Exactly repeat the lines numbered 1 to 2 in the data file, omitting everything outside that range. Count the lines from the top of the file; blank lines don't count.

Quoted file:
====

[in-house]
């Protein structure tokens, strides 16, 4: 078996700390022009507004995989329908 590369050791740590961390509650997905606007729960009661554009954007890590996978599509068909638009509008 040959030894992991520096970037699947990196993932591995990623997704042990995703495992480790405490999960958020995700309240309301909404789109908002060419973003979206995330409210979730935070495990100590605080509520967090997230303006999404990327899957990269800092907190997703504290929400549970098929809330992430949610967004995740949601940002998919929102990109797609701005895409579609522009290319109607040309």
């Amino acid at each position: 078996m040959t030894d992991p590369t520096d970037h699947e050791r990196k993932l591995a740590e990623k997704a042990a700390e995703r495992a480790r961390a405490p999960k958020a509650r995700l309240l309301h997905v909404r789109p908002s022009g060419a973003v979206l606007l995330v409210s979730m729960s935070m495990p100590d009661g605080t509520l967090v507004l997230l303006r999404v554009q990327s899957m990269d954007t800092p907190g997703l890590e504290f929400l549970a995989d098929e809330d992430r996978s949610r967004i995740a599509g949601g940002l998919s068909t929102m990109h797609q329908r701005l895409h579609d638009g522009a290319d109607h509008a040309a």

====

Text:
[in-house]
């Protein structure tokens, strides 16, 4: 078996700390022009507004995989329908 590369050791740590961390509650997905606007729960009661554009954007890590996978599509068909638009509008 040959030894992991520096970037699947990196993932591995990623997704042990995703495992480790405490999960958020995700309240309301909404789109908002060419973003979206995330409210979730935070495990100590605080509520967090997230303006999404990327899957990269800092907190997703504290929400549970098929809330992430949610967004995740949601940002998919929102990109797609701005895409579609522009290319109607040309």